McNaughton discusses election promises


Now that the dust has settled from the recent provincial election, Lambton-Kent Middlesex MPP Monte McNaughton spoke with The Voice about his appointment as Infrastructure Minister and his government’s plans to keep promises made.

The announcement three weeks after the new government members were sworn in regarding the cancellation of the Otter Creek Wind Farm project north of Wallaceburg was one that made the people fighting hard to stop the project very happy, and McNaughton said he was pleased to be able to spread that news.

“This is ensuring we fulfill every campaign promise that we laid out during the campaign and the decision to cancel the Otter Creek project is one example,” McNaughton said. “The announcement came that our government was cancelling 758 energy projects across the province and shortly after that the whole list came out and Otter Creek was on it. I immediately started calling many of the volunteers of the Wallaceburg and Area Wind Concerns who fought for years to stop that project. There were literally tears of joy from those people.”

The announcement coming so quickly after Premier Doug Ford and his cabinet were sworn in had area residents hopeful the new government will keep its word.

“We hit the ground running. The message is, ‘We made a promise and we’re going to keep that promise,’ and on the Otter Creek project and the other 758, that was a major step in reducing hydro bills by 12 per cent which we committed to in the campaign,” McNaughton noted. “That’s a saving of $800 million; that’s $800 million out of the system from a cost perspective so that’s one of the components to reducing hydro bills.”

The MPP said it’s not just seniors on fixed income and young families it helps, but businesses large and small impacted by hydro rates.

“The fact we’ve lost over 100,000 manufacturing jobs in southwestern Ontario, we need lower hydro bills to make us a better place to do business, and for businesses to grow,” he noted. “I remember back a few years ago being in a small grocery store in Chatham-Kent that the town depends upon, they were paying $10,000 a month in hydro bills.”

Another issue during the campaign was a request from area residents to construct concrete barriers on Highway 401 between Chatham and Tilbury to prevent head-on collisions. When asked about that, McNaughton said he and fellow ministers are currently looking at all the requests.

“It’s certainly a focus. The Minister of Transportation and myself are reviewing all the requests for infrastructure and transportation projects. I know that section of the 401 is a top priority for our government, and the minister will have more to say about that in the time ahead.”

An important issue for residents on wells in the Dover and Chatham townships area is the repeated call for a health hazard investigation into the safety of the water contaminated with black shale that is known to carry toxins such as lead, mercury, uranium and arsenic.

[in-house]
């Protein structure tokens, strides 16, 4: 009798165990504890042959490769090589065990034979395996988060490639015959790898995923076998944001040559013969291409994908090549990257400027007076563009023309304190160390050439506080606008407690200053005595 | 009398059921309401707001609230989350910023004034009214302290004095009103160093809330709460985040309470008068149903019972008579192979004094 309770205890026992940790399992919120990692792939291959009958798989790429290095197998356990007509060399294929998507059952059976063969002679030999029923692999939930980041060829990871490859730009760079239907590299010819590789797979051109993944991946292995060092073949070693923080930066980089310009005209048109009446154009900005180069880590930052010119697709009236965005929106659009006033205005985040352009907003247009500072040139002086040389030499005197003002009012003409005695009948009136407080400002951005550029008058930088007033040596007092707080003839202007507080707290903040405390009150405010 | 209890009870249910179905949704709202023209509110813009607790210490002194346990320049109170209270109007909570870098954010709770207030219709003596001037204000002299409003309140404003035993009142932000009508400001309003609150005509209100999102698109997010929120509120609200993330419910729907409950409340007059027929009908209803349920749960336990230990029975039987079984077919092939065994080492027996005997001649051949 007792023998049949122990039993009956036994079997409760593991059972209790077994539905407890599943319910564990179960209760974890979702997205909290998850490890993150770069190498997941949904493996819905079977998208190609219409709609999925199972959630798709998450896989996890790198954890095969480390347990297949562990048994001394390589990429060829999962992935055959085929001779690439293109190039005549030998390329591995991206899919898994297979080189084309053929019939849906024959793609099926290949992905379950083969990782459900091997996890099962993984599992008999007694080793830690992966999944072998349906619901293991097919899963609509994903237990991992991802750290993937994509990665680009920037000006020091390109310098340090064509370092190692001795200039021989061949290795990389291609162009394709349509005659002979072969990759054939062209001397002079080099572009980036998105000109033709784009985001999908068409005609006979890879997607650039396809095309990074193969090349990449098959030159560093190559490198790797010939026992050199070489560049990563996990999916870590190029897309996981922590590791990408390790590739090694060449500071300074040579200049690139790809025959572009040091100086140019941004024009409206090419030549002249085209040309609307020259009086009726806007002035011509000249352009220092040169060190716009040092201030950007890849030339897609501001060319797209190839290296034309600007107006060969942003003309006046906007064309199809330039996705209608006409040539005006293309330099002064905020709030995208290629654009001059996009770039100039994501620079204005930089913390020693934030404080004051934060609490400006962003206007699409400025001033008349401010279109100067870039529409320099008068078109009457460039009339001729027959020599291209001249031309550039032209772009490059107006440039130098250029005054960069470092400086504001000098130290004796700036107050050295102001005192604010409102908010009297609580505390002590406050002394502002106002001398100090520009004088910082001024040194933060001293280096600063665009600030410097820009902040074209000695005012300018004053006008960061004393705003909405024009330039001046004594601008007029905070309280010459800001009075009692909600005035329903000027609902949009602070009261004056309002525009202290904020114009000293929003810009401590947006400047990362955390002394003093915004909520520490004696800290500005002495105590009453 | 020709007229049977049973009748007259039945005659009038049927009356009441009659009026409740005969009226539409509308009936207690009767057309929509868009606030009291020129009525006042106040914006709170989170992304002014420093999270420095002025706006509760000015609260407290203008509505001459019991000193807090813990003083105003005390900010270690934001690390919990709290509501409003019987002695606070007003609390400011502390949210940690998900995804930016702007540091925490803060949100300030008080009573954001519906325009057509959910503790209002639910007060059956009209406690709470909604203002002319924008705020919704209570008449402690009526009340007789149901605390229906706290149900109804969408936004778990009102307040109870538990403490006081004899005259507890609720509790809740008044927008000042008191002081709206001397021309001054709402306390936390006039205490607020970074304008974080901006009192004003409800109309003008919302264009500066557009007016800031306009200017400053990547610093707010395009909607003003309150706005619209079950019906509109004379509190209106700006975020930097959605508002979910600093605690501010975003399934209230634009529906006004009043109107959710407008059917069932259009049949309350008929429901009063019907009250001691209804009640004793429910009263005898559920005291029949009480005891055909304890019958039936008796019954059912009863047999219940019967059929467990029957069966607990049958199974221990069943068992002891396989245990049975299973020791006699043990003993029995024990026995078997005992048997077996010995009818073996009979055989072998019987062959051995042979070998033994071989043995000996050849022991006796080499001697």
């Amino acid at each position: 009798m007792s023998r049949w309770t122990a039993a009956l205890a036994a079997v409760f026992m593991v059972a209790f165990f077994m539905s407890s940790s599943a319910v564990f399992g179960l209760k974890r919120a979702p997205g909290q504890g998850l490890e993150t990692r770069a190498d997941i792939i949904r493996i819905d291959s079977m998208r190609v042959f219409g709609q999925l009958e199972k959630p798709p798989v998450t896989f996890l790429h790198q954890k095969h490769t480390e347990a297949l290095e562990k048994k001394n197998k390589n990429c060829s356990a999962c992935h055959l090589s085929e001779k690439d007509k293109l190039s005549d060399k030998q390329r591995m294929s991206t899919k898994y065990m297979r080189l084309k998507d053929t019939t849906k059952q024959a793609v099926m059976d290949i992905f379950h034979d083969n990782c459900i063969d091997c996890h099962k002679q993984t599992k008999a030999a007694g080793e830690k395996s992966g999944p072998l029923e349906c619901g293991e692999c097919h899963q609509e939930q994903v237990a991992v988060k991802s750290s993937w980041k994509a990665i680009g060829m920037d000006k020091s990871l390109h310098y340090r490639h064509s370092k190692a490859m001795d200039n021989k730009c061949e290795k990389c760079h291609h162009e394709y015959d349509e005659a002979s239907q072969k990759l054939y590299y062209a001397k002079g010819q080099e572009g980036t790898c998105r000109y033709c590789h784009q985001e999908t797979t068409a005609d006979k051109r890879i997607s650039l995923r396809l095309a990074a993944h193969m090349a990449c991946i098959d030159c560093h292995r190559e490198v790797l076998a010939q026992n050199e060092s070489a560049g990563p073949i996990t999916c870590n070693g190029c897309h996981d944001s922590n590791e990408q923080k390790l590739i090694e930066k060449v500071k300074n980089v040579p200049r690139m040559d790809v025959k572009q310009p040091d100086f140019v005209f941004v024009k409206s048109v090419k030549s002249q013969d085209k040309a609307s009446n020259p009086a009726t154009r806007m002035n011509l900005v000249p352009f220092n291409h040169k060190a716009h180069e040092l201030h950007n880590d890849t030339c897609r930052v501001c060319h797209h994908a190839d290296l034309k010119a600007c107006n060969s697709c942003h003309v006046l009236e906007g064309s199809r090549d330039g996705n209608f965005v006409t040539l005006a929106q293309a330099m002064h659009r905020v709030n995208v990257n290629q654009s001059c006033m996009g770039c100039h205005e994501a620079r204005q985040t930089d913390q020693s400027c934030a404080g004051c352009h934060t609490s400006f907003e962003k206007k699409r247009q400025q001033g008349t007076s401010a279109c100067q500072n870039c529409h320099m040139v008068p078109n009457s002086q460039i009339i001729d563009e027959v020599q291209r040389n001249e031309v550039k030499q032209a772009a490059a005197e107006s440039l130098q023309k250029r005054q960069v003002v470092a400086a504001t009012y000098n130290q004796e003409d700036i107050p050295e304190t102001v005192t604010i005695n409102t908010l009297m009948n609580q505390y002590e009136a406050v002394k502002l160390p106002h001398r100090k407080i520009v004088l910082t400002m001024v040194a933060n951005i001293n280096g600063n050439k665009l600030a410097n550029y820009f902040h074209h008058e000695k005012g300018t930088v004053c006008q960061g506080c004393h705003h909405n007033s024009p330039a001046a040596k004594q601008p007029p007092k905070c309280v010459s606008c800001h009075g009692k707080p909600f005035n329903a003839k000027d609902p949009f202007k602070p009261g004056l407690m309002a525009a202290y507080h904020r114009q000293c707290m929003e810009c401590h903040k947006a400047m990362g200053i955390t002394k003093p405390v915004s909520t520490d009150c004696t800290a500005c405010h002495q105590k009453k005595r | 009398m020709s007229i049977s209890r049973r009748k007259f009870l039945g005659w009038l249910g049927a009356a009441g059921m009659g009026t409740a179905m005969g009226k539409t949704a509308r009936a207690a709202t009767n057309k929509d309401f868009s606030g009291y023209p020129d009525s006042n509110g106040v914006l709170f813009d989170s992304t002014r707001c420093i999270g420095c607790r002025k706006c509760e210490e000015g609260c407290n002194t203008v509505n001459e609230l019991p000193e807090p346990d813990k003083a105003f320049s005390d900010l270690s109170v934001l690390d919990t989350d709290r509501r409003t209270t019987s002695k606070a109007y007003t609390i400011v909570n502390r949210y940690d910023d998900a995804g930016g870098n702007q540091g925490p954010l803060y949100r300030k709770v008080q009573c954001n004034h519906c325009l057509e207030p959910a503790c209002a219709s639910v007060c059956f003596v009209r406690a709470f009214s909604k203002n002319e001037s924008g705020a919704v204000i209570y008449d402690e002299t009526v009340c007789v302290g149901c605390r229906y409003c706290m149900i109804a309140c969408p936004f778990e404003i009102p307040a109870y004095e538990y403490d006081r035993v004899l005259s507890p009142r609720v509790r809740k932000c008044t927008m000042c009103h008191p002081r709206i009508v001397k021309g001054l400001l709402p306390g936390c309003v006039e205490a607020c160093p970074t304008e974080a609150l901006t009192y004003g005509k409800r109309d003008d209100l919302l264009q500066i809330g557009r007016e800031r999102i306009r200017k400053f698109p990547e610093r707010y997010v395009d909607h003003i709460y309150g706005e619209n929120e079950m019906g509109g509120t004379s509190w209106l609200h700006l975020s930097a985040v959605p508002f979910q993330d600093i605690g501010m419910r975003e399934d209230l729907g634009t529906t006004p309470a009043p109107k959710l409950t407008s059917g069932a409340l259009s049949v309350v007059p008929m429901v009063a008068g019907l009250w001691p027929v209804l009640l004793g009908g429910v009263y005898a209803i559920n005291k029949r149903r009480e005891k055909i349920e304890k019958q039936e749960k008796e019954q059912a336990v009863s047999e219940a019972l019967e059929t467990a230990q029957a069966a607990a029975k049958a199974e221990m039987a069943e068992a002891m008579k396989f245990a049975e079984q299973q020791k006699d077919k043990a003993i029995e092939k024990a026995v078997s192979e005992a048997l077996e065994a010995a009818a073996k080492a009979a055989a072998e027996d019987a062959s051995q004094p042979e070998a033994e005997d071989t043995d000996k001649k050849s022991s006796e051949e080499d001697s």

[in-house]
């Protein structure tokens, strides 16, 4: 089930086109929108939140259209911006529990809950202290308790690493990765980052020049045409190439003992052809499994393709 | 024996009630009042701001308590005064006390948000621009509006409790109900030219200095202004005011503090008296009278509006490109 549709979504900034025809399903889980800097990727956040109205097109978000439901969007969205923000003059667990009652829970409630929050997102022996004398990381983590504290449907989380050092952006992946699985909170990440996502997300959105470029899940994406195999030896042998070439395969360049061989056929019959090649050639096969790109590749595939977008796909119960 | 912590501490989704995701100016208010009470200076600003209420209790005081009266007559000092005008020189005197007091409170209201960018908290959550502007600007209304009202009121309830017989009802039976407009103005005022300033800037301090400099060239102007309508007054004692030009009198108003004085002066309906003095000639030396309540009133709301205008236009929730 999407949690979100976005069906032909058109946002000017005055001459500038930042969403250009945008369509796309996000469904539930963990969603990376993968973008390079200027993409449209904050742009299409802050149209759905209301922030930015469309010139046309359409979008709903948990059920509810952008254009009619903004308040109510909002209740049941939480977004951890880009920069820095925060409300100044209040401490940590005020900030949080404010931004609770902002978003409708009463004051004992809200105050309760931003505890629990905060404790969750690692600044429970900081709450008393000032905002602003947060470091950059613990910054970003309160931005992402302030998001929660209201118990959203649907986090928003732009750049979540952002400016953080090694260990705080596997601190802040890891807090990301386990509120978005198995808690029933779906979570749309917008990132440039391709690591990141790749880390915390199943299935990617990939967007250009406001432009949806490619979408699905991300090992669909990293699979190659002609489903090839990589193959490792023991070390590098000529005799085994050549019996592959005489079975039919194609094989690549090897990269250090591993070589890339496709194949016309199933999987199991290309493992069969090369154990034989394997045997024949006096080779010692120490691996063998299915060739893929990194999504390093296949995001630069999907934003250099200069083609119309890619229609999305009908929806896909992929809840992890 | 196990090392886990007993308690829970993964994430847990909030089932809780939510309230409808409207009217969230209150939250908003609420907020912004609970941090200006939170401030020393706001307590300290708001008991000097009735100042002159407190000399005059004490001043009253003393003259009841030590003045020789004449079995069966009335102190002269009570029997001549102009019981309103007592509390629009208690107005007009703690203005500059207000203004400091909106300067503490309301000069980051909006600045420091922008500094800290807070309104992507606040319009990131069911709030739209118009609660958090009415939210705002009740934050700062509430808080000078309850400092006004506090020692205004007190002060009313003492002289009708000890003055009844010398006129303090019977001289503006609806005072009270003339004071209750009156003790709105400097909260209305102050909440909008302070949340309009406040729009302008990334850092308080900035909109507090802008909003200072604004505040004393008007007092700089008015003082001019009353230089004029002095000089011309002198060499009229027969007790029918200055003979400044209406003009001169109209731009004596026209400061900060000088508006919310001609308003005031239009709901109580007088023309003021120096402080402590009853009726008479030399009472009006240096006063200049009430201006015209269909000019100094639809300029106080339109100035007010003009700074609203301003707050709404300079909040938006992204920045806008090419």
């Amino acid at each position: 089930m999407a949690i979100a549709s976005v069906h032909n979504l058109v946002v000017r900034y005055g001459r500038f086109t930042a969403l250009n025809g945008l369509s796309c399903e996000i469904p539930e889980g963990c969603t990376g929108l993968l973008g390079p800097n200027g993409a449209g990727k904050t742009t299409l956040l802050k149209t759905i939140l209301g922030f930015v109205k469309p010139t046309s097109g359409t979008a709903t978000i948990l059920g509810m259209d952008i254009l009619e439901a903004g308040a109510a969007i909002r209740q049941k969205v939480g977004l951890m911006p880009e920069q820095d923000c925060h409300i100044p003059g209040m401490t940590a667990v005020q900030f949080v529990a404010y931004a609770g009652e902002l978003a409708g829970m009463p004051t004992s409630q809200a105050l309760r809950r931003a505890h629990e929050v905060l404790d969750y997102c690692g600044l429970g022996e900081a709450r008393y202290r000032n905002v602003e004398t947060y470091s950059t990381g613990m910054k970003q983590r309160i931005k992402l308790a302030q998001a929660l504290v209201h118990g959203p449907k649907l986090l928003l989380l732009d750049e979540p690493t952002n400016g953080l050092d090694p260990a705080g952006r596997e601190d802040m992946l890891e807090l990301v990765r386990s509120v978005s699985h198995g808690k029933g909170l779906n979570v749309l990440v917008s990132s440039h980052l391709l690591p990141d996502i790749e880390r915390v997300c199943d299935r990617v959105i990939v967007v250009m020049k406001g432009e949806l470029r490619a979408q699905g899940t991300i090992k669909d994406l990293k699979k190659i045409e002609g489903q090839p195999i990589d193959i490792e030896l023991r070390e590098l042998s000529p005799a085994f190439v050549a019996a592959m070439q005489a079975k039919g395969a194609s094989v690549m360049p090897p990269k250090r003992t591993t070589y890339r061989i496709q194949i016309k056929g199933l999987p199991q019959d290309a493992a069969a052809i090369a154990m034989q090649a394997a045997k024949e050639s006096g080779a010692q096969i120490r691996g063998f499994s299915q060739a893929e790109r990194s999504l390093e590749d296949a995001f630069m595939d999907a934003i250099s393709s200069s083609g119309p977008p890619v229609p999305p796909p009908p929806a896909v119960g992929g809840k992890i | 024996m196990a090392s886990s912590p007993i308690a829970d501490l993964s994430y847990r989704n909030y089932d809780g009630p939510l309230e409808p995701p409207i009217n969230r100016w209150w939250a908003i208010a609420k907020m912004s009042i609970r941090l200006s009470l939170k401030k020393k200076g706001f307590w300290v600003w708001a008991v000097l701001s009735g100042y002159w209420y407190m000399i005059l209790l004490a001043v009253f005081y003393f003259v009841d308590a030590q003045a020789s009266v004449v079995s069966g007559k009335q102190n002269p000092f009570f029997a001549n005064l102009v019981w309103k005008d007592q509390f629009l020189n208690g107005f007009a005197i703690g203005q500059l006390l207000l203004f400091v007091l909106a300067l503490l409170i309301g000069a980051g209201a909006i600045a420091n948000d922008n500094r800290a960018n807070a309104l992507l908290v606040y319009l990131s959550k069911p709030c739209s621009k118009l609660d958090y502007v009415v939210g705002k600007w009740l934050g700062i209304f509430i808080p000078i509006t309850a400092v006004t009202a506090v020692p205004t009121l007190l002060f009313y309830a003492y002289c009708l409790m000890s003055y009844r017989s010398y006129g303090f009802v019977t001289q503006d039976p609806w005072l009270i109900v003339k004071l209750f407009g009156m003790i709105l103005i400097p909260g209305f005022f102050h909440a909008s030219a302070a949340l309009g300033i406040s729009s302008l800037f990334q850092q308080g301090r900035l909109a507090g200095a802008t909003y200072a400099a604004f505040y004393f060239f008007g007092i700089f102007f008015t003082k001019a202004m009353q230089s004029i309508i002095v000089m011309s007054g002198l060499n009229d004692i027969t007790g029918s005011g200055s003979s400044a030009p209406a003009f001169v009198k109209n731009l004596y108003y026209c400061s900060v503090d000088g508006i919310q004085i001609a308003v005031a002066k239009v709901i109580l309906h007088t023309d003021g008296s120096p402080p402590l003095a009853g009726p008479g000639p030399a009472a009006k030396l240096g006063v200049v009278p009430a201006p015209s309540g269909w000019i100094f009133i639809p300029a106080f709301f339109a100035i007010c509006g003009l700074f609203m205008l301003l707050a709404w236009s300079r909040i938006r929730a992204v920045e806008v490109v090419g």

During the campaign, Ford signed a letter to the Water Wells First group, promising to call for a health hazard investigation into the safety of drinking the contaminated well water, which well owners said started after construction began on the two wind farm projects in the area. McNaughton said his government intends to keep its promise.

“Our first step was to cancel the Otter Creek project and that was a promise made, promise kept, and to the people of Chatham-Kent, we are going to keep our promises and in the future, we will be dealing with that issue and the water safety,” McNaughton said. “I certainly have been very vocal about that for a number of years, and there are 20 families that can’t drink water from their well and they are a priority for us.”

McNaughton also was asked by Ford to sit on the Treasury Board so he is part of the Commission of Inquiry into former government spending in a line-by-line audit headed by former B.C. Premier Gordon Campbell.

“The purpose is make public exactly what the state of the finances are in Ontario because there was a discrepancy between the former Wynne government and what the auditor general said – there was a big difference,” McNaughton said. “At the end of August, the Commission of Inquiry is going to report back to the people of Ontario to say exactly where the finances are of the province. I think that’s important to restore trust in the government again and restore accountability for the people.”

After that, he said, will be the task of finding efficiencies and cutting waste and returning to a balanced budget because “we committed that by the next election; Ontario’s books would be balanced.” For some opposition, however, the word “efficiencies” had been translated into cuts.

“Ontario spends about $150 billion a year. I view this task of balancing Ontario’s budget very similar to how people manage their household income or how small businesses manage their finances. Government has to live within their means; they can’t spend more money than they take in,” McNaughton noted.

He said the last auditor general report reviewed 14 government programs and $1 billion was found that could have been saved with zero job losses in the public sector.

“And that was just 14 of thousands of programs. It’s about setting priorities and rooting out waste and respecting people’s money and that’s what we are going to do. Quite frankly, we were given a very substantial mandate to do that and one of the things I heard most was about finding out exactly where the Ontario government’s finances are,” he noted.


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